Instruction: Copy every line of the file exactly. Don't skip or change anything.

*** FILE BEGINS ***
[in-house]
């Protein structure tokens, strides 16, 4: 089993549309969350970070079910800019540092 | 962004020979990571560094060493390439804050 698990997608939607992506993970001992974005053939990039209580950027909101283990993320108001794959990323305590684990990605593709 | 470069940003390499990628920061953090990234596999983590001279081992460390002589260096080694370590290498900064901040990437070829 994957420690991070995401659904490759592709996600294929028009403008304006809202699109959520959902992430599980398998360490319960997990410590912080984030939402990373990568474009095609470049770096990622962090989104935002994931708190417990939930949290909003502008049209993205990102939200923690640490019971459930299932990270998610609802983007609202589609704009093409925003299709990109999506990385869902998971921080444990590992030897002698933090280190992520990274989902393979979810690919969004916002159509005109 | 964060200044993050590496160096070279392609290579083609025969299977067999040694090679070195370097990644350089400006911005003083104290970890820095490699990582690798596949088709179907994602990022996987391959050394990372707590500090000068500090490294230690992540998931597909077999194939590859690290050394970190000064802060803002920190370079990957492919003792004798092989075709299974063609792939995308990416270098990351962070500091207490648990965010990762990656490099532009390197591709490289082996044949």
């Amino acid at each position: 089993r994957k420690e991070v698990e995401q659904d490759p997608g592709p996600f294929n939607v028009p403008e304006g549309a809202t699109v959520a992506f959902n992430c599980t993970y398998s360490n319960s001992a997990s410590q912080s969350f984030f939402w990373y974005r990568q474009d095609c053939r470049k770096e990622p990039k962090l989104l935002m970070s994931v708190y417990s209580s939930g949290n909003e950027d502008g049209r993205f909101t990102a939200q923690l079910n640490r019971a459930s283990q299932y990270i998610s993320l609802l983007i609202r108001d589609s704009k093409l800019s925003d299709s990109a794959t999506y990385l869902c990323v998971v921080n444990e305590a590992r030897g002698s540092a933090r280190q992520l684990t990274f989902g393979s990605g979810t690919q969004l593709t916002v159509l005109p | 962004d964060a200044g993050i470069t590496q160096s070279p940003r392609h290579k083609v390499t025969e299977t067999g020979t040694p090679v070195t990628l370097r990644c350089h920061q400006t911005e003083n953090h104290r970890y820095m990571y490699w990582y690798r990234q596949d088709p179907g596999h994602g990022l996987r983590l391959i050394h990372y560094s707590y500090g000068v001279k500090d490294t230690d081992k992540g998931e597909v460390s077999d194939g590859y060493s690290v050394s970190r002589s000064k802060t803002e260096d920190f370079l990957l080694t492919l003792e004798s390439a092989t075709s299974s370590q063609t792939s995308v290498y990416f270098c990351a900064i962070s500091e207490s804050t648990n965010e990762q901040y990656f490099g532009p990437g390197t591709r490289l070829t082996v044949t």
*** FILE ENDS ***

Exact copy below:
[in-house]
């Protein structure tokens, strides 16, 4: 089993549309969350970070079910800019540092 | 962004020979990571560094060493390439804050 698990997608939607992506993970001992974005053939990039209580950027909101283990993320108001794959990323305590684990990605593709 | 470069940003390499990628920061953090990234596999983590001279081992460390002589260096080694370590290498900064901040990437070829 994957420690991070995401659904490759592709996600294929028009403008304006809202699109959520959902992430599980398998360490319960997990410590912080984030939402990373990568474009095609470049770096990622962090989104935002994931708190417990939930949290909003502008049209993205990102939200923690640490019971459930299932990270998610609802983007609202589609704009093409925003299709990109999506990385869902998971921080444990590992030897002698933090280190992520990274989902393979979810690919969004916002159509005109 | 964060200044993050590496160096070279392609290579083609025969299977067999040694090679070195370097990644350089400006911005003083104290970890820095490699990582690798596949088709179907994602990022996987391959050394990372707590500090000068500090490294230690992540998931597909077999194939590859690290050394970190000064802060803002920190370079990957492919003792004798092989075709299974063609792939995308990416270098990351962070500091207490648990965010990762990656490099532009390197591709490289082996044949």
């Amino acid at each position: 089993r994957k420690e991070v698990e995401q659904d490759p997608g592709p996600f294929n939607v028009p403008e304006g549309a809202t699109v959520a992506f959902n992430c599980t993970y398998s360490n319960s001992a997990s410590q912080s969350f984030f939402w990373y974005r990568q474009d095609c053939r470049k770096e990622p990039k962090l989104l935002m970070s994931v708190y417990s209580s939930g949290n909003e950027d502008g049209r993205f909101t990102a939200q923690l079910n640490r019971a459930s283990q299932y990270i998610s993320l609802l983007i609202r108001d589609s704009k093409l800019s925003d299709s990109a794959t999506y990385l869902c990323v998971v921080n444990e305590a590992r030897g002698s540092a933090r280190q992520l684990t990274f989902g393979s990605g979810t690919q969004l593709t916002v159509l005109p | 962004d964060a200044g993050i470069t590496q160096s070279p940003r392609h290579k083609v390499t025969e299977t067999g020979t040694p090679v070195t990628l370097r990644c350089h920061q400006t911005e003083n953090h104290r970890y820095m990571y490699w990582y690798r990234q596949d088709p179907g596999h994602g990022l996987r983590l391959i050394h990372y560094s707590y500090g000068v001279k500090d490294t230690d081992k992540g998931e597909v460390s077999d194939g590859y060493s690290v050394s970190r002589s000064k802060t803002e260096d920190f370079l990957l080694t492919l003792e004798s390439a092989t075709s299974s370590q063609t792939s995308v290498y990416f270098c990351a900064i962070s500091e207490s804050t648990n965010e990762q901040y990656f490099g532009p990437g390197t591709r490289l070829t082996v044949t």